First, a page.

From Secrecy News of the Federation of American Scientists
Among the mistakes and misrepresentations that led to the U.S. war in Iraq, one of the most shocking is the failure to correctly assess the financial costs of the war. Never mind the low comedy of AID Administrator Andrew Natsios, who told Americans in 2003 that Iraqi reconstruction would cost taxpayers no more than $1.7 billion (Secrecy News, 12/08/05).
Now it appears that even estimates in the hundreds of billions ofdollars may "underestimate the War's true costs to America by a widemargin," according to a new study by economists Linda Bilmes and Joseph Stiglitz, the Nobel laureate. The authors survey the direct and indirect costs of the Iraq war and its aftermath, acknowledging the methodological difficulties involved.
"Even taking a conservative approach, we have been surprised at how large [the costs] are. We can state, with some degree of confidence,that they exceed a trillion dollars," Bilmes and Stiglitz write.
"Would the American people have had a different attitude towards goingto war had they known the total cost? Would they have thought that there might be better ways of advancing the cause of democracy oreven protecting themselves against an attack, that would cost but afraction of these amounts?"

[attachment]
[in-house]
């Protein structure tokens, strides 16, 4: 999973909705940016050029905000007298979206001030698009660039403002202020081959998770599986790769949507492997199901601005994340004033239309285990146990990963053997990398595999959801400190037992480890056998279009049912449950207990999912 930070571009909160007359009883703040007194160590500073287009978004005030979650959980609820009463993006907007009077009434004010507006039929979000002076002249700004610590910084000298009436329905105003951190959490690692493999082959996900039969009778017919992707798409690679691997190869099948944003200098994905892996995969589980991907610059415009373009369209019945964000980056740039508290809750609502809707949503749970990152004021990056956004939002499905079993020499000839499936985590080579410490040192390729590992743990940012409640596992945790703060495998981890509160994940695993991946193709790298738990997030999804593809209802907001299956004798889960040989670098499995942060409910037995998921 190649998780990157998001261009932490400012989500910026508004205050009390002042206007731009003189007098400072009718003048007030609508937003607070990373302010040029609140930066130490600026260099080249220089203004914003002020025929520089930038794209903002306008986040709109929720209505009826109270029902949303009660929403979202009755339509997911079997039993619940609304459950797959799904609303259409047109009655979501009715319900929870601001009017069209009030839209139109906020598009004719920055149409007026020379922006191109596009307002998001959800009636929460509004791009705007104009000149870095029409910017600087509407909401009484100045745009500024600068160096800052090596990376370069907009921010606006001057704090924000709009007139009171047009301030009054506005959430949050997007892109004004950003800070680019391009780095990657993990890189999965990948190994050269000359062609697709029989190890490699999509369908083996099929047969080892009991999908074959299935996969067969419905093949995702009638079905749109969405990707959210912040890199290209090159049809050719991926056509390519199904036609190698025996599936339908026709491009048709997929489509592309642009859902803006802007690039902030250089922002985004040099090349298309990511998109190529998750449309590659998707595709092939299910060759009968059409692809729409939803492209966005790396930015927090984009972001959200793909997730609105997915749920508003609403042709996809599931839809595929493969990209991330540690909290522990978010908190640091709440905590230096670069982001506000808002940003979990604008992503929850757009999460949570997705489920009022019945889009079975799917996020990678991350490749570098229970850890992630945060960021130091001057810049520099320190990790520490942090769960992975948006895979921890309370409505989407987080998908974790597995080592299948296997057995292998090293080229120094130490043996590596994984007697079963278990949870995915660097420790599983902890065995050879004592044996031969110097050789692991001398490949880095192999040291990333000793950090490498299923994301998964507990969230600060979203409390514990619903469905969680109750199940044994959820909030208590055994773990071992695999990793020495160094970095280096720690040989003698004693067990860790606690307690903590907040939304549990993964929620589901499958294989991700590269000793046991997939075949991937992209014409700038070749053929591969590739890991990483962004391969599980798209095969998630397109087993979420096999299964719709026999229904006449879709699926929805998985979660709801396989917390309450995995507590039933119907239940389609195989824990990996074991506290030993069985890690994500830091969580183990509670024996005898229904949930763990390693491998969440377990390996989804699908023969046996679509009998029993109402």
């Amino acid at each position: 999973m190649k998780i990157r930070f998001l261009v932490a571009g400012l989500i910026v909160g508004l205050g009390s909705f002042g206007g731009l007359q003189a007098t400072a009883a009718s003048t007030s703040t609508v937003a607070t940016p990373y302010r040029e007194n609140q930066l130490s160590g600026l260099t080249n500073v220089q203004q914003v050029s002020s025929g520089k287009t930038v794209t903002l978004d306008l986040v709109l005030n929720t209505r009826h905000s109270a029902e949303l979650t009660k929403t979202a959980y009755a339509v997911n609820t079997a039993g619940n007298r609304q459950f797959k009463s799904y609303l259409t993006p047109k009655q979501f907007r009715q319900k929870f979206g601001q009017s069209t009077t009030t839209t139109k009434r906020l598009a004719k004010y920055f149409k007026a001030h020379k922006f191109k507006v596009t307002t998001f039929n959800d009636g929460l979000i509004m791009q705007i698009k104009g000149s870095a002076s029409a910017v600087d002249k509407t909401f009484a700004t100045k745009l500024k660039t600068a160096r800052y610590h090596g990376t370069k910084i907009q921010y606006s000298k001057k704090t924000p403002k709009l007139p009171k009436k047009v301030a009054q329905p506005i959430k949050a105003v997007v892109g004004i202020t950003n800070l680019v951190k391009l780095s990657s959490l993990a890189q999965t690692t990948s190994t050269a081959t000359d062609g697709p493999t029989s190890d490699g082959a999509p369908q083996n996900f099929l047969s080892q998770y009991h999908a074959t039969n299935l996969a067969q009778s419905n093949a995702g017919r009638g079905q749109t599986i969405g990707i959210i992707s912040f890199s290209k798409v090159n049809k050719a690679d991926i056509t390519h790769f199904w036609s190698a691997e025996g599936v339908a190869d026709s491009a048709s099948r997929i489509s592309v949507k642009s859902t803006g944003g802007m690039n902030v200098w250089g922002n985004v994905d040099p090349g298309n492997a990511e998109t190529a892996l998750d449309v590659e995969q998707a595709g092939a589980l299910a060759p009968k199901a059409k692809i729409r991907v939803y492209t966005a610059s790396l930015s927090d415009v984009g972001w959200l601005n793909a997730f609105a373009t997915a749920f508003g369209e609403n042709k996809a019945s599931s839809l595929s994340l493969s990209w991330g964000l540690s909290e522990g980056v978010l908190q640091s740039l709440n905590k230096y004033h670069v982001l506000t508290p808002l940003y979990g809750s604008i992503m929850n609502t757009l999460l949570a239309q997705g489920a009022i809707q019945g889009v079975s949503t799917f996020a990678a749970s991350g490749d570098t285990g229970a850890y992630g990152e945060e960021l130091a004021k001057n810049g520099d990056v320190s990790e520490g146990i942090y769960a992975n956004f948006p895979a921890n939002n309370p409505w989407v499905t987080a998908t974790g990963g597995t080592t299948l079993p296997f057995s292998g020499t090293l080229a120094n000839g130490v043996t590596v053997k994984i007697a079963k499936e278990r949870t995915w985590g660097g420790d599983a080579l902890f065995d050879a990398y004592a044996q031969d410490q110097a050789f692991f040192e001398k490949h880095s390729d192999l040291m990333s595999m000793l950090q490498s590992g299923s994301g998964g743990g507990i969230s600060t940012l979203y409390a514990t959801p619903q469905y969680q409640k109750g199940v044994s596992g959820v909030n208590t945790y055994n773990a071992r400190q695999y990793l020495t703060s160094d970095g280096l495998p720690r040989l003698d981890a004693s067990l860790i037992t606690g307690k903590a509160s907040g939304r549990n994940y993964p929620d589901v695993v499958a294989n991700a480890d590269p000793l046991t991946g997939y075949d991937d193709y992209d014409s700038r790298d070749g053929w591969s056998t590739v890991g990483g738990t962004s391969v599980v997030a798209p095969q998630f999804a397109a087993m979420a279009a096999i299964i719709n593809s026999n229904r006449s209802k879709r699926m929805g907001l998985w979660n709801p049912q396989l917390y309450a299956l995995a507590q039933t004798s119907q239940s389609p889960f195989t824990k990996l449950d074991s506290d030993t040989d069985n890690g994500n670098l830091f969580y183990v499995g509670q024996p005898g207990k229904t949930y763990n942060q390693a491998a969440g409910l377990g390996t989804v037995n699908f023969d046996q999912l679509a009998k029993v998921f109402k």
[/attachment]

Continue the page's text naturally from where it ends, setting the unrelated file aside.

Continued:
"In the end, we may have decided that a trillion dollars spent on theWar in Iraq was better than all of these alternatives. But at least it would have been a more informed decision than the one that was made. And recognizing the risks, we might have conducted the War in a manner different from the way we did," the authors conclude.
Their paper was reported in the Boston Globe on January 8.
See The Economic Costs of the Iraq War: An Appraisal Three Years After the Beginning of the Conflict" by Linda Bilmes and Joseph E.Stiglitz, January 2006